Treasured woman's loss to be mourned by community

Betty Wilson                          Photo Supplied
Betty Wilson Photo Supplied
Betty Wilson had a profound impact on the lives of all who knew her.                         Photo: AMY McINTYRE

Betty Wilson had a profound impact on the lives of all who knew her. Photo: AMY McINTYRE

BETTY Wilson made an impact on everyone who met her. She was a woman who was practical, down to earth and fondly remembered by her family.

A quote read at her funeral in November reflected the way the wife, mother-of-three, grandmother and great-grandmother, best lived her life.

"Remember that children, marriages and flower gardens reflect the kind of care they get."

Her family agree all three of these things flourished throughout Betty's life.

Born at Tempe in Sydney September 27, 1929, she was the youngest of six children.

In this period, during the 1930s, Australia was in recession and her mother, Dot, found herself in a difficult situation with six children to feed and no husband, due to an accident.

In 1932, when Betty was three-years-old, the family left Sydney and they moved to Dot's parent's farm at Gilgandra. Then, when Betty was six the family moved to Rawsonville where she attended the little bush school.

After school, she worked at Yardley's Cosmetics in Sydney and met her husband Alwyn after moving back to Dubbo and working at the Railway Refreshment Rooms.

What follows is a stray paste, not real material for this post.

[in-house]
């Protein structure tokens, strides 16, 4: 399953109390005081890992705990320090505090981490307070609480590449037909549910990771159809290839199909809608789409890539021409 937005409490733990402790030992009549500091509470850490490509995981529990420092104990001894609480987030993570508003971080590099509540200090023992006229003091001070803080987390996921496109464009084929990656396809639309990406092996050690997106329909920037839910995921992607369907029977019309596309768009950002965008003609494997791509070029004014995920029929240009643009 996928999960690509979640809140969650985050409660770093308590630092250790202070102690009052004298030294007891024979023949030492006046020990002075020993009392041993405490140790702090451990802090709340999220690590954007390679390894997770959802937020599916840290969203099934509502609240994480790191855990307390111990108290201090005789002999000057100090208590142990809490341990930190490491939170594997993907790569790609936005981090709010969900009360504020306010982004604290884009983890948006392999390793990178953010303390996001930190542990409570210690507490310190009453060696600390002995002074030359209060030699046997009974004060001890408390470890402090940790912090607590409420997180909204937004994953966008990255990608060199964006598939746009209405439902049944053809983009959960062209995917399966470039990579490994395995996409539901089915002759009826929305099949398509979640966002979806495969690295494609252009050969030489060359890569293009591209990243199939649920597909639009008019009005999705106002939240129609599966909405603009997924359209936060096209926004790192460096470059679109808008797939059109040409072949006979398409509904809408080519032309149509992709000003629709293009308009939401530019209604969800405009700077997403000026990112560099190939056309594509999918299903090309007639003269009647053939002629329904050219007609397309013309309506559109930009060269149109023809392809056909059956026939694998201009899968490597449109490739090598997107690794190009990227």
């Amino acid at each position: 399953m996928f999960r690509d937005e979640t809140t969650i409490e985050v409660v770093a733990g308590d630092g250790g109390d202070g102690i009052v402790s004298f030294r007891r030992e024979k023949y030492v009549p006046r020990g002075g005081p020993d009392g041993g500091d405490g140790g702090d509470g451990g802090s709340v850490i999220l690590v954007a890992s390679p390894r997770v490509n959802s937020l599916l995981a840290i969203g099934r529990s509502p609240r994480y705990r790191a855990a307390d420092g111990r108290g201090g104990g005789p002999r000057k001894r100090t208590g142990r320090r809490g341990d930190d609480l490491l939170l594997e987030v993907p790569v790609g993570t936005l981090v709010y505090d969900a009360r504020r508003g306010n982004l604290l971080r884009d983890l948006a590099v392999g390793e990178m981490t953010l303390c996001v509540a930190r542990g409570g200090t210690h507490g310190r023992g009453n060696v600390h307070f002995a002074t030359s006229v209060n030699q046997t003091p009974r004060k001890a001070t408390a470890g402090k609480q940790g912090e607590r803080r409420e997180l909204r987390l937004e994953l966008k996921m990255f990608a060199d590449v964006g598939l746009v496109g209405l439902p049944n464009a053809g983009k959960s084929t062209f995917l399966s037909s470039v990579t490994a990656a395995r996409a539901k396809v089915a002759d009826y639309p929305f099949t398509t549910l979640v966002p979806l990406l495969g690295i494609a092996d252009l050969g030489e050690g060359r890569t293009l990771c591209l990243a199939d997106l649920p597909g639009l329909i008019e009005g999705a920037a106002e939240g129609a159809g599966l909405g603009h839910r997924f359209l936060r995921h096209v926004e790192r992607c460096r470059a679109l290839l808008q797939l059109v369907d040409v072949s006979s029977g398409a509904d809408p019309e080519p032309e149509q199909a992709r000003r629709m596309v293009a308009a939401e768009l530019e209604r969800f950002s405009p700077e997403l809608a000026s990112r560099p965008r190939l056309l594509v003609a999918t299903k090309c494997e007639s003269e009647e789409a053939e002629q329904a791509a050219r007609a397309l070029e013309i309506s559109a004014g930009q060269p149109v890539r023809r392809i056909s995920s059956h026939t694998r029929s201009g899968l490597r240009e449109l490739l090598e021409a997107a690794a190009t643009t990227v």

Betty and Alwyn were married at Dubbo in 1950 at Holy Trinity Church.

They moved to Gilgandra and were there during the1955 flood disaster.

Their house and all the rest of their belongings were destroyed by the floodwaters out of the Castlereagh.

In 1957, Betty opened and successfully managed a corner store in Federation Street, Gilgandra, for more than five years.

The business was said to be successful thanks to her ability and her pleasant personality.

The couple moved to Drummoyne in 1975 and on Alwyn's retirement they moved back to Dubbo, now 17 years ago.

They had three children, Michael, Ruth and Kriss, eight grandchildren and eight great-grand children.

Said to be "unassuming," Betty received her five minutes of fame when she starred in an episode of the television series RPA.


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